A month ago, it seemed like the White House was on the verge of announcing the president's choice to be cyber security coordinator for the government. It was, after all, National Cyber Security Awareness Month, and the Pentagon's Cyber Command officially stood at attention. No dice. National Security Council principals continue to interview candidates for the position, several people with knowledge said. As a sign that the process remains open, several potential candidates had met with very senior officials, like the chairman of the National Economic Council, Lawrence Summers.
Former White House cyber security adviser Frank Kramer, widely rumored to be the leading outside candidate, declined to comment, as did senior national security officials. A spokesperson for the White House, Nicholas Shapiro, said that the process "is well underway" and pointed to White House-coordinated actions, like the recent formulation of a national cyber incident response plan and a consolidation of first responder cyber alert centers, as evidence that the President was paying close attention to the urgency of the issue.
"The President is personally committed to finding the right person for this job," Shapiro said in an e-mail.
Whether the White House delay is hurting the nation's cyber policing efforts is an open question. Contractors and some mid-level government officials have expressed frustration that certain critical projects are shovel-ready but await White House approval.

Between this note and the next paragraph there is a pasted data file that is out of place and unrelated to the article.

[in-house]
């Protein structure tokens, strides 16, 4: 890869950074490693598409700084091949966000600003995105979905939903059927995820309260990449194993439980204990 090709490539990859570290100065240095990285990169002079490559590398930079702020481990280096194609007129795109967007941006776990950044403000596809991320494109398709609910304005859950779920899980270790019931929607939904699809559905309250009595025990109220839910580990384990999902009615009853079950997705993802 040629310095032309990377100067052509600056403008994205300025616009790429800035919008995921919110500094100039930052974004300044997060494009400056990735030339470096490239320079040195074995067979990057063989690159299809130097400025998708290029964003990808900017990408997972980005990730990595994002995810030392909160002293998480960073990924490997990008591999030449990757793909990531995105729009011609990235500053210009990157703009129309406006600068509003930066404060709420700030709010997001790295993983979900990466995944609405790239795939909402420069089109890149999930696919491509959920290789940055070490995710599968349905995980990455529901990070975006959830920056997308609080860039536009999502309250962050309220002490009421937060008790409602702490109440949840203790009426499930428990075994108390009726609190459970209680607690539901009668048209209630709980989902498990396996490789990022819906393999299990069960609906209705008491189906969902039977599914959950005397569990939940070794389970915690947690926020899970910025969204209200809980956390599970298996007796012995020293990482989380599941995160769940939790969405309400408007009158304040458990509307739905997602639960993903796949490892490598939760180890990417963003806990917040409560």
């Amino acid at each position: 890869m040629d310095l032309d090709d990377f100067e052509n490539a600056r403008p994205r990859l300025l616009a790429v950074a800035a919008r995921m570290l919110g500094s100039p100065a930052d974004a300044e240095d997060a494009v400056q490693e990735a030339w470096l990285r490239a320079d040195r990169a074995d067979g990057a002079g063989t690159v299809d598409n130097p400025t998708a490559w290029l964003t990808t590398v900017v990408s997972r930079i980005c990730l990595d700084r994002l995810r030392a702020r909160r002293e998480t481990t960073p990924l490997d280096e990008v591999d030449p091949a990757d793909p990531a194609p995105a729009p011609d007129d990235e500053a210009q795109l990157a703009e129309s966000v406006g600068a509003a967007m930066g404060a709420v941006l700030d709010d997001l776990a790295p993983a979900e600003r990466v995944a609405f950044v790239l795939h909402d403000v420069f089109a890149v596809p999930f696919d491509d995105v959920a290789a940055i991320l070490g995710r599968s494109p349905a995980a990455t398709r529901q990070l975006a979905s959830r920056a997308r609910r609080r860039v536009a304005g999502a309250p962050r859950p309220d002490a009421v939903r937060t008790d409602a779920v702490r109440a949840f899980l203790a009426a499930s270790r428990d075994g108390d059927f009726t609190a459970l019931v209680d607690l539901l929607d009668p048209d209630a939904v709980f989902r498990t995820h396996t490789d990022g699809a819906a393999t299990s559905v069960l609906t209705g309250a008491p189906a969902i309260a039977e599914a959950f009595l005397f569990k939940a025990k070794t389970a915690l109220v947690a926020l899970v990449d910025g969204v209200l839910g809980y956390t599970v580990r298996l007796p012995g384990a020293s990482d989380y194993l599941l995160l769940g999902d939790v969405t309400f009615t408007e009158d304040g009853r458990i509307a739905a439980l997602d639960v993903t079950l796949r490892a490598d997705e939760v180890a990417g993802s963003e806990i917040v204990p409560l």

For example, federal agencies have different rules about monitoring their own networks. There's a patchwork of regulations that protect the privacy of federal employees as well as the privacy of citizens who visit the sites. The government is waiting for standardized rules, which may not come until Congress deals with the issue. And Congress is about to embark on a months-long debate about cyber security; there are at least three competing versions of what a cybersecure world would look like.
As Shane Harris notes elsewhere on this blog, last night's 60 Minutes feature on cyber security may add a sense of political urgency to the debate. It featured interviews with three of the cyber security world's leading proselytizers, including the former Director of National Intelligence, Mike McConnell, the FBI's top cyberterrorism cop, Sean Henry, and Jim Gossler from the Sandia National Laboratory. Each spoke from their own perspectives -- McConnell as the national security expert, Gossler as the supply chain expert, and Genry as the cyber crime expert -- and provided a shared vision of what the threat is.
Chris Painter is the National Security Council's Acting Senior Director for Cyber Security. It is not known whether Painter is a candidate for the cyber coordinator position. He's been detailed to the White House from the Federal Bureau of Investigation. Information Week has the scuttlebut on several other possible contenders.
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